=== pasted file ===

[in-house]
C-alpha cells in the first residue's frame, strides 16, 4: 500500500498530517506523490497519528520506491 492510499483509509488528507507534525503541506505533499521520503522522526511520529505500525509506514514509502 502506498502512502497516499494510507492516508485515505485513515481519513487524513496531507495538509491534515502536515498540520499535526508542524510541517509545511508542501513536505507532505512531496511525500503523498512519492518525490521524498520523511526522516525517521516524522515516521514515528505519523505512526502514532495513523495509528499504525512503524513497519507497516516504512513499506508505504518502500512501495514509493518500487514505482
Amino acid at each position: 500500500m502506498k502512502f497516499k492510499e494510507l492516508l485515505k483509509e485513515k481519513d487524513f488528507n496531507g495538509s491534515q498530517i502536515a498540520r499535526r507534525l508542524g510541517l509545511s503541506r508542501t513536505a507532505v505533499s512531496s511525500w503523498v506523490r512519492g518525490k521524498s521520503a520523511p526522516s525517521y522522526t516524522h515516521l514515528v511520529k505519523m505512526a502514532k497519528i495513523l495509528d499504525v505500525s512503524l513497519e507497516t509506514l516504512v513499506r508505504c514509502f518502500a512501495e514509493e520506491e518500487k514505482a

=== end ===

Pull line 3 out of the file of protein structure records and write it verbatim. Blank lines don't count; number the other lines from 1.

Amino acid at each position: 500500500m502506498k502512502f497516499k492510499e494510507l492516508l485515505k483509509e485513515k481519513d487524513f488528507n496531507g495538509s491534515q498530517i502536515a498540520r499535526r507534525l508542524g510541517l509545511s503541506r508542501t513536505a507532505v505533499s512531496s511525500w503523498v506523490r512519492g518525490k521524498s521520503a520523511p526522516s525517521y522522526t516524522h515516521l514515528v511520529k505519523m505512526a502514532k497519528i495513523l495509528d499504525v505500525s512503524l513497519e507497516t509506514l516504512v513499506r508505504c514509502f518502500a512501495e514509493e520506491e518500487k514505482a